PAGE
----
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PlantFiles How-to's: Mistake in adding a plant

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pajaritomt
Los Alamos, NM
(Zone 5a)

August 12, 2007
12:04 AM

Post #3845990

I added arilbred iris "Tauris successfully, but only after I had clicked on the "finished button" did I realize I had forgotten to add the hybridizer and year. So I added them under synonym, but of course that isn't correct. Can I get one of you admins to fix it? There is no second chance on adding hybridizer and date.
ecrane3
Dublin, CA
(Zone 9a)

August 12, 2007
12:11 AM

Post #3846019

You're in luck, there is a second chance on the hybridizer--at least there is on other plants, I know irises have some special stuff, but for other plants if you want to change the hybridizer, go to your entry, scroll all the way to the bottom, and you should see a link that says "edit this entry". Click this, and it'll give you a screen with the hybridizer and some other info. I think this should work for irises as well.
pajaritomt
Los Alamos, NM
(Zone 5a)

August 12, 2007
12:26 AM

Post #3846075

Thanks, ecrane, I hadn't noticed that link. I was able to enter the correct hybridizer and date in the correct fields, but there seemed to be no way to remove them from the Synonym category. Of course, that doesn't bother me as much, but it is confusing. Thanks for helping me get started on this new plant addition business.
Joan
Belfield, ND
(Zone 4a)



August 12, 2007
12:33 AM

Post #3846120

I corrected it for you. I also added all of the zone hardiness, since you had only checked off 5a, and I extended the pH. If you are unsure of what to check, you can search PlantFiles for Arilbred Iris and see what the zones and pH are on the other entries.
pajaritomt
Los Alamos, NM
(Zone 5a)

August 12, 2007
12:43 AM

Post #3846166

Thanks, I was curious how people knew all the different zones and soil ph's. I only knew mine. And thanks for fixing my boo-boo. I hope to have pictures to go with all these new entries in the spring next year.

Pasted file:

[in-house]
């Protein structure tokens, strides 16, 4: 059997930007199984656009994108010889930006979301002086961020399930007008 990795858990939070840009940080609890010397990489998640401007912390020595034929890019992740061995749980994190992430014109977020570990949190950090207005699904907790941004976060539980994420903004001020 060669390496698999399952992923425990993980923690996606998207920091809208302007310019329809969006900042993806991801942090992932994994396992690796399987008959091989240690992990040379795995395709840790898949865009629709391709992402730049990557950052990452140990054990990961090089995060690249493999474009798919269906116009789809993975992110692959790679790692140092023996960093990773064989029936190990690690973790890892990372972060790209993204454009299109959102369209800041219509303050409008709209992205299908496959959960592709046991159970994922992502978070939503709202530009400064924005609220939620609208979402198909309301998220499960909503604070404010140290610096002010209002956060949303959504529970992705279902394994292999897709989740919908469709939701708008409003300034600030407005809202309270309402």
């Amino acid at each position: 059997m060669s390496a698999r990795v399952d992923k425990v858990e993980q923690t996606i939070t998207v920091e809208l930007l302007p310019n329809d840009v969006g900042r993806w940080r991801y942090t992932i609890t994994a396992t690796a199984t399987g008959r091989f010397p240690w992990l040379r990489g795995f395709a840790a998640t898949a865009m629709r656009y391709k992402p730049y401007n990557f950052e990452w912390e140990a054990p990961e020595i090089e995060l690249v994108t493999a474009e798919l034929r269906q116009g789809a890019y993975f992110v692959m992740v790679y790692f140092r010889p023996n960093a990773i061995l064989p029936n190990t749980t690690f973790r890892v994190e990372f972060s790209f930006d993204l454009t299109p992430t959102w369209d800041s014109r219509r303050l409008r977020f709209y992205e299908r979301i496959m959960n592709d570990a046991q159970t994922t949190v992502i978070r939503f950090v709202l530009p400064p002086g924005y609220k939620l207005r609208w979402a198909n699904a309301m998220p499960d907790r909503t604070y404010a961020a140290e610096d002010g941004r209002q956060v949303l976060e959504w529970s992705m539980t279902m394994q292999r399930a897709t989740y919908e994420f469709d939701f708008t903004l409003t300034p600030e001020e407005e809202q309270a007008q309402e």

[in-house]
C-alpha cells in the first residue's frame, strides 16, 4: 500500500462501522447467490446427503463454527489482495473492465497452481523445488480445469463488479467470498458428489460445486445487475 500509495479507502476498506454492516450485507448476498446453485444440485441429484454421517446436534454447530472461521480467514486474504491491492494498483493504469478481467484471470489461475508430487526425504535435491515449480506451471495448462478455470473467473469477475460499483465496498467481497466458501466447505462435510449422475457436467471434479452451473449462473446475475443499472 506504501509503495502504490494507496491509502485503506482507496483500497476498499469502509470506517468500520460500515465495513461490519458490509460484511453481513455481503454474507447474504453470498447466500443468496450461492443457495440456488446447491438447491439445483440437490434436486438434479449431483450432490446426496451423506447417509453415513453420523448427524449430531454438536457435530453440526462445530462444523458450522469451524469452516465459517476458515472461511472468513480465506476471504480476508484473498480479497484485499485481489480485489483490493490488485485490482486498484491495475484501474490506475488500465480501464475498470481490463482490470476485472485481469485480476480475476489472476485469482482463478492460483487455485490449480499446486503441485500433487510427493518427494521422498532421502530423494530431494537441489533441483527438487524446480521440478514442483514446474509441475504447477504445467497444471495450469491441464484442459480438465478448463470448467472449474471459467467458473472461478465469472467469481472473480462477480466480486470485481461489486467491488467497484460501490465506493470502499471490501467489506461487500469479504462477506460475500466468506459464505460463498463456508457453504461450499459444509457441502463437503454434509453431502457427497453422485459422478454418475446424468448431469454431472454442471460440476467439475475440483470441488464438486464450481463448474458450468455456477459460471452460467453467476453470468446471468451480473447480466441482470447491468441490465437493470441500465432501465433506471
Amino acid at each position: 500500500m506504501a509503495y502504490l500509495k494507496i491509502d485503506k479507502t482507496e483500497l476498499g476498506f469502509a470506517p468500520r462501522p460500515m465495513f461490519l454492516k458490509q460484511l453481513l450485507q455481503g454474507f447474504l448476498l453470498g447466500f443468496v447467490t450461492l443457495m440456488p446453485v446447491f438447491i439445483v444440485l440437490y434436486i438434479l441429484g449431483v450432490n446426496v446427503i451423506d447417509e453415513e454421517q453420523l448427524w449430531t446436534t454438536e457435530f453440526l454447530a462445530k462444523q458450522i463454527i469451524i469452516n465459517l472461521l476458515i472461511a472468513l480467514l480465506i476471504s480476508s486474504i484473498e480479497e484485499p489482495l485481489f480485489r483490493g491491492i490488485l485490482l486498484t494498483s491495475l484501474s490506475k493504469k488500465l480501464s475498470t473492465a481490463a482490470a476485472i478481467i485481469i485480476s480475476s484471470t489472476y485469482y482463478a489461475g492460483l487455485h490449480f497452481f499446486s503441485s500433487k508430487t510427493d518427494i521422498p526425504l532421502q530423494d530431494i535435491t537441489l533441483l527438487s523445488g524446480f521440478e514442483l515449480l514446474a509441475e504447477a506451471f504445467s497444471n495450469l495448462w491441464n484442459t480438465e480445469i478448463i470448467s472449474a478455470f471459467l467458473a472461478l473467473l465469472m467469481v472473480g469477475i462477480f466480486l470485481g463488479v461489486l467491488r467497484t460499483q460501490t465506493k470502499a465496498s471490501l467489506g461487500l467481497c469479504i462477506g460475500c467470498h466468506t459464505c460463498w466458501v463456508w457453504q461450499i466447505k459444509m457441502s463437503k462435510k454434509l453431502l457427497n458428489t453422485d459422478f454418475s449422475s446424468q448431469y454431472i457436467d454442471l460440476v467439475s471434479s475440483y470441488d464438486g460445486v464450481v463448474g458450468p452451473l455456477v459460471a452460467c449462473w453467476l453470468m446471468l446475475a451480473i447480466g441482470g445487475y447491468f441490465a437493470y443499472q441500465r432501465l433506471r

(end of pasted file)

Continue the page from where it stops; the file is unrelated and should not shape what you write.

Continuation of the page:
Betty
Joan
Belfield, ND
(Zone 4a)



August 12, 2007
12:46 AM

Post #3846176

You're welcome Betty. I did some extensive research on all the different iris, and have personally gone through most of the iris entries in the database, so I pretty much know you can rely on the information on most of the entries to be accurate. Have fun in PlantFiles. Just a warning though, it's addictive. ;)
pajaritomt
Los Alamos, NM
(Zone 5a)

August 12, 2007
2:55 PM

Post #3847676

I am having fun in plant files already. I hope to get some more pictures in next year. I have pretty much added everything I have taken so far. So in the future do I just look up another iris and copy the zones and phs it likes or are some irises different from others? Or do I leave it to you to fix when a new one comes in?
ecrane3
Dublin, CA
(Zone 9a)

August 12, 2007
3:02 PM

Post #3847690

It's always nicer if you add the info in yourself rather than having the admins do it, especially in a case like this where there are so many great entries already there for you to find the information in. There are different types of iris, not being an iris lover I don't know how different they are from each other, but the best thing to do is find an iris that's as similar as possible (at least in the same class) to the one you're adding, and copy the info from it.
pajaritomt
Los Alamos, NM
(Zone 5a)

August 12, 2007
4:34 PM

Post #3848011

I will do that and hope that if I get it wrong someone will correct me. I know there are people who are growing iris in North Dakota and Canada who find certain cultivars don't make it there.
I have also heard of people finding certain cultivars won't grow in the heat of Arizona. Hopefully they won't think the data I enter is the gospel truth.
ecrane3
Dublin, CA
(Zone 9a)

August 12, 2007
4:49 PM

Post #3848065